MATHEMATICS teaching in today¡¯s school is text book dominated, concerned primarily with the manipulation of symbols and, all too often, largely removed from the real world of the child. Mathematics enjoys a reputation, which is clearly less then inspiring.

Why are there such large-scale negative attitudes towards mathematics?

Endless repetition, meaningless memorization, a never ¨C ending series of worksheets or practice exercises, and general lack of interest and understanding are but a few other reasons that might be listed. Children exist in a world that they are very eager to numerous artifical situations to which they are required to respond.
What do children really need?
Mathematics is not a looker subject like art, a listener subject like music, a looker & listener subject like dance, but a looker , listener and doer subject like craft.
Mathematics is no more a filtering subject but a fulfilling one.
Mathematics is in the mind and is man made. Once concepts are caught and not taught, children can be seen blossoming into self-learners, thereby promoting confidence level in other subjects as well.
Mathematics should not be a body of rules and formulate to be learnt at the dictate of a teacher, but is to be made as a study of patterns, relations, and structures through active involvement in learning process and requiring help only in communication, symbolic or otherwise.
Merely providing every learner with the traditionally handed down box geometrical instrument is inadequate and it is to be complemented and supplemented by a bag of manipulative math learning kits for the child¡¯s use.
Math phobia should be remedied through authentic learning requiring hands-on experience with kits
The promising approach to the teaching of problem solving is the use of mathematics laboratory.
Children really need a mathematics program that that is very much alive, vibrant, relevant and meaningful; a program that paves the way to seek and understand the world around them.
What is a mathematics laboratory?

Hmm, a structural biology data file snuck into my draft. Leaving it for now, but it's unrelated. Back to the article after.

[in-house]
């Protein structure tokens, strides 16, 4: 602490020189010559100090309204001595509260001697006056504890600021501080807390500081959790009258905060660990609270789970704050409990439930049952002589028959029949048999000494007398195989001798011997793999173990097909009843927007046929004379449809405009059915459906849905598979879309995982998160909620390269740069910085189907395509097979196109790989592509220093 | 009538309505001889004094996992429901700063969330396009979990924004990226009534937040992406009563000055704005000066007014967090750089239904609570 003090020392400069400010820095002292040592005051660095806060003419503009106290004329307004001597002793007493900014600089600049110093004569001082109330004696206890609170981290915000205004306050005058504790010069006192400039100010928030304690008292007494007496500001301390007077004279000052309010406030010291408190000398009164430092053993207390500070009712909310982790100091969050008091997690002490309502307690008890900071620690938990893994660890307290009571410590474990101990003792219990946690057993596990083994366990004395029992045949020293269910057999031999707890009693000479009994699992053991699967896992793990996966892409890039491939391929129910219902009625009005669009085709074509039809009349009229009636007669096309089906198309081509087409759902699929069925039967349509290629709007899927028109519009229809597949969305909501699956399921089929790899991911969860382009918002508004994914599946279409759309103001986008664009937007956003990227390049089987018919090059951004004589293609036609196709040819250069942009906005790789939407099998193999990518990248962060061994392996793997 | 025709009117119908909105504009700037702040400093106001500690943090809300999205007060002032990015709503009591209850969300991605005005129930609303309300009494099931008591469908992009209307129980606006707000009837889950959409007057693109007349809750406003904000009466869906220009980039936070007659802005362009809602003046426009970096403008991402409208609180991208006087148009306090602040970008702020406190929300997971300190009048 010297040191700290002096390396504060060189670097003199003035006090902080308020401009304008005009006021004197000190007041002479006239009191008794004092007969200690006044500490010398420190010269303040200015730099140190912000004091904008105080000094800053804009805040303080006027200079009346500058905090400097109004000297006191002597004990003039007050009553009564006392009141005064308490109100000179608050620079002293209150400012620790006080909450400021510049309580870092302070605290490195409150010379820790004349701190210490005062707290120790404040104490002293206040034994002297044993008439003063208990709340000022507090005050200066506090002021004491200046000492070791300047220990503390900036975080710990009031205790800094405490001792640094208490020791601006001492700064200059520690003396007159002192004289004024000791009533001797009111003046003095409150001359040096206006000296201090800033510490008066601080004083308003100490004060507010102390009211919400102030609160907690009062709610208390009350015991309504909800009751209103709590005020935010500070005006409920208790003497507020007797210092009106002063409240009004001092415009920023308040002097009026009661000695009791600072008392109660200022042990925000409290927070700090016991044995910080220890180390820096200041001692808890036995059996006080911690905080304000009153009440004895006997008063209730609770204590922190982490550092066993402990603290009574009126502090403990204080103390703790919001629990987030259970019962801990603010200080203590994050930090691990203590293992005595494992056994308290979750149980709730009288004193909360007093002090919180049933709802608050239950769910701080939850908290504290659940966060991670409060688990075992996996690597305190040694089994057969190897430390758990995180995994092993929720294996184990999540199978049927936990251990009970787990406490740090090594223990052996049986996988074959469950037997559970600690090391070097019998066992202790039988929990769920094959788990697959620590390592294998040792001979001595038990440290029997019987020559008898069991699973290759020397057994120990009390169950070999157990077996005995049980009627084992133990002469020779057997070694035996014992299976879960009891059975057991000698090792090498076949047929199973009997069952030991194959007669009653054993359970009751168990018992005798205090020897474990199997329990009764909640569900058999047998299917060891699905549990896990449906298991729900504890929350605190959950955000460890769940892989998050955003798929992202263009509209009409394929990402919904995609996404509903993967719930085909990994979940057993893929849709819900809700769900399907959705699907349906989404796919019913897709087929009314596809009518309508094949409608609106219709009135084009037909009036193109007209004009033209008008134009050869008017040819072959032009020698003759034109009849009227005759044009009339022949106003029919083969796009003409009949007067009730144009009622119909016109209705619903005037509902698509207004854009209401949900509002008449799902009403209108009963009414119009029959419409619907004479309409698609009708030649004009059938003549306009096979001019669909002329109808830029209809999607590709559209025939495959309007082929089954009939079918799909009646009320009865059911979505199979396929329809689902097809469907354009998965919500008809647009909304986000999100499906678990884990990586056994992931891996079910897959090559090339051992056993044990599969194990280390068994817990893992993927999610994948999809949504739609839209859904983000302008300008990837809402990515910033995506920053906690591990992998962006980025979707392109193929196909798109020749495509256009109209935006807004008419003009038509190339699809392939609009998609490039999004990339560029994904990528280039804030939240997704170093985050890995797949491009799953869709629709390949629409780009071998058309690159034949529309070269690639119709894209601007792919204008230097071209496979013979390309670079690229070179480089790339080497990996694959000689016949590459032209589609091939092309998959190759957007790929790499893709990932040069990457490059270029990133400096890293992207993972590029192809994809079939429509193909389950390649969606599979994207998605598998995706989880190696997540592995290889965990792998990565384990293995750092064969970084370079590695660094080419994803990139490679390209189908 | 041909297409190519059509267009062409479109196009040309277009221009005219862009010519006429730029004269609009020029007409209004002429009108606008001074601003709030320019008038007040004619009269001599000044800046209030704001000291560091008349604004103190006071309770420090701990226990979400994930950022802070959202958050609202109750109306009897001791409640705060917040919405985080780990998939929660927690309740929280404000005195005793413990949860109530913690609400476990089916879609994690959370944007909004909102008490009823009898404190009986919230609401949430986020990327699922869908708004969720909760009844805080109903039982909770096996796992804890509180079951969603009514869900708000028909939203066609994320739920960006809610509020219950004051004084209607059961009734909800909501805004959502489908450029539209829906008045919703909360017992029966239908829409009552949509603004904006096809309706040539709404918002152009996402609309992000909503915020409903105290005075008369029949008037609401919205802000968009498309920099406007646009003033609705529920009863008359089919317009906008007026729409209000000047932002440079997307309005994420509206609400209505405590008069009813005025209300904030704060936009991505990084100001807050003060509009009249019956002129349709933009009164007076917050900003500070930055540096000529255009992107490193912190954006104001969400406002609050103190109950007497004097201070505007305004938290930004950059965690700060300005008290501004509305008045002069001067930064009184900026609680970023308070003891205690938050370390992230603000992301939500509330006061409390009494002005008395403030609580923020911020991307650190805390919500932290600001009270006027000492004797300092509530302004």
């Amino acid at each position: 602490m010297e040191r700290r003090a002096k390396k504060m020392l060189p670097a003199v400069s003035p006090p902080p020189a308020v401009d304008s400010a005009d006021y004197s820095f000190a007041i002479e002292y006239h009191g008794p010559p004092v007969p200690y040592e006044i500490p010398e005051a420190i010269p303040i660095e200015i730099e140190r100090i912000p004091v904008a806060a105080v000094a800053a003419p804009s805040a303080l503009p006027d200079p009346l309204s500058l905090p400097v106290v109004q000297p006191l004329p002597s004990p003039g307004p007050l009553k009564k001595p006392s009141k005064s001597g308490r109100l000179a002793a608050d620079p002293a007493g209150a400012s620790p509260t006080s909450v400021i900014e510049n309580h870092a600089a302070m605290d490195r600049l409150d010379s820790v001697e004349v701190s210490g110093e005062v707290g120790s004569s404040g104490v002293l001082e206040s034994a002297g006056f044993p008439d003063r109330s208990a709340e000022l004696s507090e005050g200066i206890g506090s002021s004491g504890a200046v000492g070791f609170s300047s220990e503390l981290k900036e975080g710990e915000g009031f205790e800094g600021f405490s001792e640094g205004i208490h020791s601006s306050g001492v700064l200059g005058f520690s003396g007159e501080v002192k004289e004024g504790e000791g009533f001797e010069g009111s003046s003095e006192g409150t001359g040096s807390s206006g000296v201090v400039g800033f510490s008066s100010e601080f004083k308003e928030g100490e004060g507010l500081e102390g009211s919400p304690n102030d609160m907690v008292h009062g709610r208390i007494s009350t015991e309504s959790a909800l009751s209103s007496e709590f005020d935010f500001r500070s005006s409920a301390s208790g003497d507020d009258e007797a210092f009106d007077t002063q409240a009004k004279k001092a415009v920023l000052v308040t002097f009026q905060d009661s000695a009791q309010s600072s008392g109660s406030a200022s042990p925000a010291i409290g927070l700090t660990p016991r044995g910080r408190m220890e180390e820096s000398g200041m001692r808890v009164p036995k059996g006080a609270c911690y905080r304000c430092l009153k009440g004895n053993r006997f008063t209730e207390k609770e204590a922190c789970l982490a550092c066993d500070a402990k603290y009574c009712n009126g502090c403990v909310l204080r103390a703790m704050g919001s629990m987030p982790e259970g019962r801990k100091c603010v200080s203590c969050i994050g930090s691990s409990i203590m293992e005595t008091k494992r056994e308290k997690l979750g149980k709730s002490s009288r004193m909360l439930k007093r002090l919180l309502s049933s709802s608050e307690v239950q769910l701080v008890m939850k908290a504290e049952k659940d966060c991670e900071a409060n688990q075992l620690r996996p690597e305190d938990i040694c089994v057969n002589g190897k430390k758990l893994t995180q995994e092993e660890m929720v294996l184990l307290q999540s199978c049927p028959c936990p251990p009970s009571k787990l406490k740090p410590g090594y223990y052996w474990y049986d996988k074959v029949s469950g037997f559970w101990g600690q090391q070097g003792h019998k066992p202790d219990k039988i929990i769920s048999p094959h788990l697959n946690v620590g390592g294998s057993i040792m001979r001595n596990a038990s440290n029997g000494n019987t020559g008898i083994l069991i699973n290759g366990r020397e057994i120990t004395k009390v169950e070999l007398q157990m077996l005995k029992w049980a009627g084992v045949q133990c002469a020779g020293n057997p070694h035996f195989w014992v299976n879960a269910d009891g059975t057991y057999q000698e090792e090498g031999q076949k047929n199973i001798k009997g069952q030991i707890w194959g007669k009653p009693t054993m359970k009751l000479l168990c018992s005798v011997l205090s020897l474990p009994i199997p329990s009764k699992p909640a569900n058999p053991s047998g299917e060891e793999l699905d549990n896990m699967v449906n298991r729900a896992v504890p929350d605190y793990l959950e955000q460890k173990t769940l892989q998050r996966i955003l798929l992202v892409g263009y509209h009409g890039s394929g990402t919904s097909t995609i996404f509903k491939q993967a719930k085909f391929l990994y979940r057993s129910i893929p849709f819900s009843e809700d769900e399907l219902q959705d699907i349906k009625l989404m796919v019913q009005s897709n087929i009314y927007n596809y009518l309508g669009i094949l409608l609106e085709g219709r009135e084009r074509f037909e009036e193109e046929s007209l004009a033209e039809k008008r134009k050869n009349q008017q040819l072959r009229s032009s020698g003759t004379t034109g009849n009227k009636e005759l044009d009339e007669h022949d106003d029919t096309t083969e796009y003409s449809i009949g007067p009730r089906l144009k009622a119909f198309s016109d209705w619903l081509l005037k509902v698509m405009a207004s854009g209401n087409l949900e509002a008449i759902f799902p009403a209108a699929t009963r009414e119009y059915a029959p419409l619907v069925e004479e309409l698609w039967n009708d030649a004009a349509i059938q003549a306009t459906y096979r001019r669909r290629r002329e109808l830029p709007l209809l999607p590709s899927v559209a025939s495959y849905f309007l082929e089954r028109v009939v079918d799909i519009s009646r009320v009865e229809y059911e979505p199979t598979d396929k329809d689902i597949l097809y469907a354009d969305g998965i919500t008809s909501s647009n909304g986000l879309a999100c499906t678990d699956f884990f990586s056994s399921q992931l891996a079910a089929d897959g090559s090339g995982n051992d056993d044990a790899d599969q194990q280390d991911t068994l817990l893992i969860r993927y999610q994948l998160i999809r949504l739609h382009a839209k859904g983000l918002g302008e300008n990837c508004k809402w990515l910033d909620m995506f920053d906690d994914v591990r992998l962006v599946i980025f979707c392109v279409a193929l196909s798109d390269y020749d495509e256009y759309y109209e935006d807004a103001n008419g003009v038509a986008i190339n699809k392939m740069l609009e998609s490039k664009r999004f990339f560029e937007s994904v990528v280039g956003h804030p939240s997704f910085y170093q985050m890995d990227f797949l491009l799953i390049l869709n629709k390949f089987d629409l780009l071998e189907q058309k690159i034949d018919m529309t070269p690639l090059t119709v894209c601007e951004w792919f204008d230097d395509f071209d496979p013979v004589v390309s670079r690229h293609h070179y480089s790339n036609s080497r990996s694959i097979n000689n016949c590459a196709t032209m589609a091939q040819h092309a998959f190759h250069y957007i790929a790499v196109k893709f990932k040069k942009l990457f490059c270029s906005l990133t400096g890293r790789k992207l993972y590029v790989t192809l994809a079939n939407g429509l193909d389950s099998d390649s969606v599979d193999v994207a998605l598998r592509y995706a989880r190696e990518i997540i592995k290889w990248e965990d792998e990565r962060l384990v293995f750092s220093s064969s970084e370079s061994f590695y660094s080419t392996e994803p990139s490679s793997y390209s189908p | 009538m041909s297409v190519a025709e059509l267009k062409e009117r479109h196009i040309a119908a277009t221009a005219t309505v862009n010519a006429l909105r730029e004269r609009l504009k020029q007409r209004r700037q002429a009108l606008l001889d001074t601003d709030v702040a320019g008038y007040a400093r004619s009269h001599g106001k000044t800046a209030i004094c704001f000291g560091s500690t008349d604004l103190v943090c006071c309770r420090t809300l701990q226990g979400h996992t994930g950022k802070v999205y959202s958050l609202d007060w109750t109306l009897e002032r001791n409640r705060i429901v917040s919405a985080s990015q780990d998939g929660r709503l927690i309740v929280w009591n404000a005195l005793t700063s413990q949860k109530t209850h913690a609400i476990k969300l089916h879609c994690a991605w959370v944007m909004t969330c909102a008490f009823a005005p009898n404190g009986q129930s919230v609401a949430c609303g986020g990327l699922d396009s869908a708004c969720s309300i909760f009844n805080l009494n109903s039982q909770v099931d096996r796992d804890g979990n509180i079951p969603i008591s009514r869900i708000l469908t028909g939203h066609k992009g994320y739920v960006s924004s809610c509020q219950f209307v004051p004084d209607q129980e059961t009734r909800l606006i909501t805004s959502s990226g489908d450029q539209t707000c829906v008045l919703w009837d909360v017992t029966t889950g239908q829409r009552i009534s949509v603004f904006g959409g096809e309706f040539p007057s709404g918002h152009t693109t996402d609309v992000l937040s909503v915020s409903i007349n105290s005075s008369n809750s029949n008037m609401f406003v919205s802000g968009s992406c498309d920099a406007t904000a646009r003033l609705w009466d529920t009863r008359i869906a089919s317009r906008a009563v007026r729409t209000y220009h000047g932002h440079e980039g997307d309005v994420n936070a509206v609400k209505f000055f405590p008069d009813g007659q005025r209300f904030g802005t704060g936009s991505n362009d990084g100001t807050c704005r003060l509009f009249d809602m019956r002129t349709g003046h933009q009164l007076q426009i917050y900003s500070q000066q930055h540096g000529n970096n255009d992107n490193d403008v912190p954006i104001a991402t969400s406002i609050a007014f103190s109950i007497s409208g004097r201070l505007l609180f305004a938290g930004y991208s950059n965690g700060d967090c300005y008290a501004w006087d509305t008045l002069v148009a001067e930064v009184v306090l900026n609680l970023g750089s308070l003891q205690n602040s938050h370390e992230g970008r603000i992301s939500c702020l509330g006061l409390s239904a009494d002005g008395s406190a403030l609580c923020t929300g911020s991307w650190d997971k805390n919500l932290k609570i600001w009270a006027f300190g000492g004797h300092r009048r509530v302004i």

The Mathematics Laboratory is a place, rich in manipulative material, to which children have ready access to handle them, perform mathematical experiments, play mathematical games, solve mathematical puzzles and become involved in other activities.
An integral part of the mathematics laboratory is the manipulation of objects. Through manipulating concrete material, the child is better able to bridge the gap between the real and the abstract world.
It is also a process and a procedure for teaching and learning mathematics. The laboratory approach allows pupils to set up mathematical experiments for the purpose of discovering some mathematical principle, pattern, or process. Even teachers can be a part of the process, group discussions, and individual projects,
A mathematics laboratory is activity-centered; the child is placed in problem solving situation and through self exploration and discovery, he or she provides a solution based on his or her experience, needs, and interests.
What is the purpose of a mathematics laboratory?
To provide readily accessible rich manipulative materials.
To develop physical involvement in order to add new ideas to their cognitive structure.
To make children experience with real ¨C world embodiments of mathematical ideas.
To emphasis on learning by doing.
To provide children with opportunities to discover and understand mathematical concept through their active involvement in solving problems
To make children to think, to look for patterns and ask questions.
To develop an attitude of inquiry.
What are manipulative materials?
Manipulative material are objects or things that the pupil is ¡°able to feel, touch, handle, and move. They may be real objects which have social application in our everyday affairs, or they may be objects which are used to represent an idea¡±
Manipulative material appeal to several senses and are characterized by a physical involvement of pupils in an active learning situation. Hence, not all teaching aids or instructional materials are manipulative materials.
Manipulative materials provide tools for problem solving. When a child has an aid to solve problem that is always available in the mathematics laboratory, his self-confidence is increased, because he does not need to depends on the fallibility of this memory.
Unorganized way of using manipulative materials fails to attain important goals of mathematics instructions. Children should not learn merely to manipulate objects. Children should use this manipulation of objects as a means of learning important mathematical process, principles, and skills. The use of manipulative materials is not an end in itself, and care must be taken that they do not become ¡® seductive shibboleths¡¯.

Only when manipulative materials help children understand the abstract nature of mathematics and assist them in becoming more efficient problem solvers, is the use of manipulative materials justified.

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